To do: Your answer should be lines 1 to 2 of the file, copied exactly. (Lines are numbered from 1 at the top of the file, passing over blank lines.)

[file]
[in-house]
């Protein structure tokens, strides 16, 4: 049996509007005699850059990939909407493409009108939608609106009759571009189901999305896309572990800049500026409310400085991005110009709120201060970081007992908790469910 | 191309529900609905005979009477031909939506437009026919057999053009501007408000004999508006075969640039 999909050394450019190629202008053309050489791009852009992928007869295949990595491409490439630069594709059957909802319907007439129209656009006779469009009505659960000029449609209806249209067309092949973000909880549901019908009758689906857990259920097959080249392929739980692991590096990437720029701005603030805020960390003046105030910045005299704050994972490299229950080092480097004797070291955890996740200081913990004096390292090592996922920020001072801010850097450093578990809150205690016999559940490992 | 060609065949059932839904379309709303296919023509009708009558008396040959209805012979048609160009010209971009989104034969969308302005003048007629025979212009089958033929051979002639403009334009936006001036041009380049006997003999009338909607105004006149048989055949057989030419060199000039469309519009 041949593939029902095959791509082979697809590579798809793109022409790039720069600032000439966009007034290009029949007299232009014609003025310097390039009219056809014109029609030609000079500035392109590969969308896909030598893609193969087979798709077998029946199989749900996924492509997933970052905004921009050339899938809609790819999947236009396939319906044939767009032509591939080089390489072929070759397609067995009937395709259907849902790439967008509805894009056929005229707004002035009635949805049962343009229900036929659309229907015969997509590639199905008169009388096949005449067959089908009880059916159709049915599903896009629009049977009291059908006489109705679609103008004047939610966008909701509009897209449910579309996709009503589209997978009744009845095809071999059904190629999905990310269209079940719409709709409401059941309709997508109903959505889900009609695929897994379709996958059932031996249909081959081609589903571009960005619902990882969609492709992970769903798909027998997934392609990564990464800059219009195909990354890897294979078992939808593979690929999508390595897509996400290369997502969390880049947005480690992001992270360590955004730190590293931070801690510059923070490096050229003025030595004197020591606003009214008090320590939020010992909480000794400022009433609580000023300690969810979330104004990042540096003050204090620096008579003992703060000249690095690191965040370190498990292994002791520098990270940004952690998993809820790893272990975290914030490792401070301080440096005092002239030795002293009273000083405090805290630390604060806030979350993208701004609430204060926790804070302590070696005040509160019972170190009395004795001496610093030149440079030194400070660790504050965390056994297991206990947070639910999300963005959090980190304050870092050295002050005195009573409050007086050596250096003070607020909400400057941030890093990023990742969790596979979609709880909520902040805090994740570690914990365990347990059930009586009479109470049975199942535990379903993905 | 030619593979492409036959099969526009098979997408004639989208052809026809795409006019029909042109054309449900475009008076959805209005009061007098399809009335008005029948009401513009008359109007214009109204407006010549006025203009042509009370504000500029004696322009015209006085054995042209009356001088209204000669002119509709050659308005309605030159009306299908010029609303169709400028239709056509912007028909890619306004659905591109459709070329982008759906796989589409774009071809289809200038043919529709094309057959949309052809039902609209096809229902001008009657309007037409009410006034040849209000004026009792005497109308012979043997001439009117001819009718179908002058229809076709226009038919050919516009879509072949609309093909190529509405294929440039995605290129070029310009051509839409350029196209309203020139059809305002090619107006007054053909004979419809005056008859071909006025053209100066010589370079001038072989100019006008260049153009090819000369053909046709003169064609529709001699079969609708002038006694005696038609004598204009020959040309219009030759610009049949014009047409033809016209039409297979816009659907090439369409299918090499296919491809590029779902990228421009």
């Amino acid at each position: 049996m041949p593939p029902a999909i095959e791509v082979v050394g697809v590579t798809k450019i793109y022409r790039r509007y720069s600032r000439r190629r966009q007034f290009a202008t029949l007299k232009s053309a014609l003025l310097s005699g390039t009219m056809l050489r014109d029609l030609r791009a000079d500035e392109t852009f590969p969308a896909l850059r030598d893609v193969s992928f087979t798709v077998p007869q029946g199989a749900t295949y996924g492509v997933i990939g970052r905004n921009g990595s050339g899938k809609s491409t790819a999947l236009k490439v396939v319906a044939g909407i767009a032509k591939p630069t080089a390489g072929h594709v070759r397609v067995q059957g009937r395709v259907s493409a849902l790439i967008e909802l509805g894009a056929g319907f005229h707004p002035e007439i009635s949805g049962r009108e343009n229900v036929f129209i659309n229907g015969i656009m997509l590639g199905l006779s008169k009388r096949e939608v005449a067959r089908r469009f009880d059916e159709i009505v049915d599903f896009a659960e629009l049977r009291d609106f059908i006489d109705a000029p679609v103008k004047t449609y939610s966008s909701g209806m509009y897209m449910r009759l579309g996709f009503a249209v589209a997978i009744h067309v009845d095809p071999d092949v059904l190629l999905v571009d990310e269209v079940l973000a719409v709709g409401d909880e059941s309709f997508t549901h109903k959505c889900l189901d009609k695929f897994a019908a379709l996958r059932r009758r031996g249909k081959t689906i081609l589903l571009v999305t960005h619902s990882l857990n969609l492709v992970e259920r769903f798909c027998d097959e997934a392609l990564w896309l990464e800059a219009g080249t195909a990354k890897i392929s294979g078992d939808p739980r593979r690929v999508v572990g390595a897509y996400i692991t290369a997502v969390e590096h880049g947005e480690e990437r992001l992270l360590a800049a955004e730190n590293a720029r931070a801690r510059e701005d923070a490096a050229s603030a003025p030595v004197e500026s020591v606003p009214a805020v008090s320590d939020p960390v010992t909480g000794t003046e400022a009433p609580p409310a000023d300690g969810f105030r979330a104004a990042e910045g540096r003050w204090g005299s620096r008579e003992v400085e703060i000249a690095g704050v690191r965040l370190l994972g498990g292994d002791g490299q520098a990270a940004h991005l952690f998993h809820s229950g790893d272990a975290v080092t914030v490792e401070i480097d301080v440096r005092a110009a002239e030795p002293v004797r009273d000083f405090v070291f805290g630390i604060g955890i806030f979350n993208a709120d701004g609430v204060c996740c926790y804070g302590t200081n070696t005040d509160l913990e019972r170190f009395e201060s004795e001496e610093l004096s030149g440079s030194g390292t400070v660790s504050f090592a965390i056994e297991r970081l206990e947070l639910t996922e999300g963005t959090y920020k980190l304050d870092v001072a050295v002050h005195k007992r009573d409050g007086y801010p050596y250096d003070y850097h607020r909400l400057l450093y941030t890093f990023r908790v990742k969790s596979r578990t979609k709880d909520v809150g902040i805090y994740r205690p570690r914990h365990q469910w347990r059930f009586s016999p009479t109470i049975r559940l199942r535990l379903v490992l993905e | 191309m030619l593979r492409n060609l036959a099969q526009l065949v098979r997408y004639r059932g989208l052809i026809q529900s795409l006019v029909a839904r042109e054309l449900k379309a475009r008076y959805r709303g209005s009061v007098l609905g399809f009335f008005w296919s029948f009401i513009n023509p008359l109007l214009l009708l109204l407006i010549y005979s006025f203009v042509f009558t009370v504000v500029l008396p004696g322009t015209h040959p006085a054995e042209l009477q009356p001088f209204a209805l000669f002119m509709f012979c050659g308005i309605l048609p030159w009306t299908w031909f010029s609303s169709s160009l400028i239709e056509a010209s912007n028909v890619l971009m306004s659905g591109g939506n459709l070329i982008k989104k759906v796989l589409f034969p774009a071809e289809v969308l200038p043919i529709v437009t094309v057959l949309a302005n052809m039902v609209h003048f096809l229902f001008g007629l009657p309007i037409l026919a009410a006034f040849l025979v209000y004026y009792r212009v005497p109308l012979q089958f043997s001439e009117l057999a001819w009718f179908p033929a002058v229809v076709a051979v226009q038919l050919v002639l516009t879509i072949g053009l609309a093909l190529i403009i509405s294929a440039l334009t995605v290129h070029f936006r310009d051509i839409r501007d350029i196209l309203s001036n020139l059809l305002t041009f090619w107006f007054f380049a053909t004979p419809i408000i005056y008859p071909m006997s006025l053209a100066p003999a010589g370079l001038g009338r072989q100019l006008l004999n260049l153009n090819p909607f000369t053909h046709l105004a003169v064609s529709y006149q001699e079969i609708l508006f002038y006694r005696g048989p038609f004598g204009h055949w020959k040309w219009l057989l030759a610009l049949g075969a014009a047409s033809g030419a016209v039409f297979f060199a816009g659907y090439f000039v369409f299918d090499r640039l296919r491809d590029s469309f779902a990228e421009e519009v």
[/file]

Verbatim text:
[in-house]
């Protein structure tokens, strides 16, 4: 049996509007005699850059990939909407493409009108939608609106009759571009189901999305896309572990800049500026409310400085991005110009709120201060970081007992908790469910 | 191309529900609905005979009477031909939506437009026919057999053009501007408000004999508006075969640039 999909050394450019190629202008053309050489791009852009992928007869295949990595491409490439630069594709059957909802319907007439129209656009006779469009009505659960000029449609209806249209067309092949973000909880549901019908009758689906857990259920097959080249392929739980692991590096990437720029701005603030805020960390003046105030910045005299704050994972490299229950080092480097004797070291955890996740200081913990004096390292090592996922920020001072801010850097450093578990809150205690016999559940490992 | 060609065949059932839904379309709303296919023509009708009558008396040959209805012979048609160009010209971009989104034969969308302005003048007629025979212009089958033929051979002639403009334009936006001036041009380049006997003999009338909607105004006149048989055949057989030419060199000039469309519009 041949593939029902095959791509082979697809590579798809793109022409790039720069600032000439966009007034290009029949007299232009014609003025310097390039009219056809014109029609030609000079500035392109590969969308896909030598893609193969087979798709077998029946199989749900996924492509997933970052905004921009050339899938809609790819999947236009396939319906044939767009032509591939080089390489072929070759397609067995009937395709259907849902790439967008509805894009056929005229707004002035009635949805049962343009229900036929659309229907015969997509590639199905008169009388096949005449067959089908009880059916159709049915599903896009629009049977009291059908006489109705679609103008004047939610966008909701509009897209449910579309996709009503589209997978009744009845095809071999059904190629999905990310269209079940719409709709409401059941309709997508109903959505889900009609695929897994379709996958059932031996249909081959081609589903571009960005619902990882969609492709992970769903798909027998997934392609990564990464800059219009195909990354890897294979078992939808593979690929999508390595897509996400290369997502969390880049947005480690992001992270360590955004730190590293931070801690510059923070490096050229003025030595004197020591606003009214008090320590939020010992909480000794400022009433609580000023300690969810979330104004990042540096003050204090620096008579003992703060000249690095690191965040370190498990292994002791520098990270940004952690998993809820790893272990975290914030490792401070301080440096005092002239030795002293009273000083405090805290630390604060806030979350993208701004609430204060926790804070302590070696005040509160019972170190009395004795001496610093030149440079030194400070660790504050965390056994297991206990947070639910999300963005959090980190304050870092050295002050005195009573409050007086050596250096003070607020909400400057941030890093990023990742969790596979979609709880909520902040805090994740570690914990365990347990059930009586009479109470049975199942535990379903993905 | 030619593979492409036959099969526009098979997408004639989208052809026809795409006019029909042109054309449900475009008076959805209005009061007098399809009335008005029948009401513009008359109007214009109204407006010549006025203009042509009370504000500029004696322009015209006085054995042209009356001088209204000669002119509709050659308005309605030159009306299908010029609303169709400028239709056509912007028909890619306004659905591109459709070329982008759906796989589409774009071809289809200038043919529709094309057959949309052809039902609209096809229902001008009657309007037409009410006034040849209000004026009792005497109308012979043997001439009117001819009718179908002058229809076709226009038919050919516009879509072949609309093909190529509405294929440039995605290129070029310009051509839409350029196209309203020139059809305002090619107006007054053909004979419809005056008859071909006025053209100066010589370079001038072989100019006008260049153009090819000369053909046709003169064609529709001699079969609708002038006694005696038609004598204009020959040309219009030759610009049949014009047409033809016209039409297979816009659907090439369409299918090499296919491809590029779902990228421009």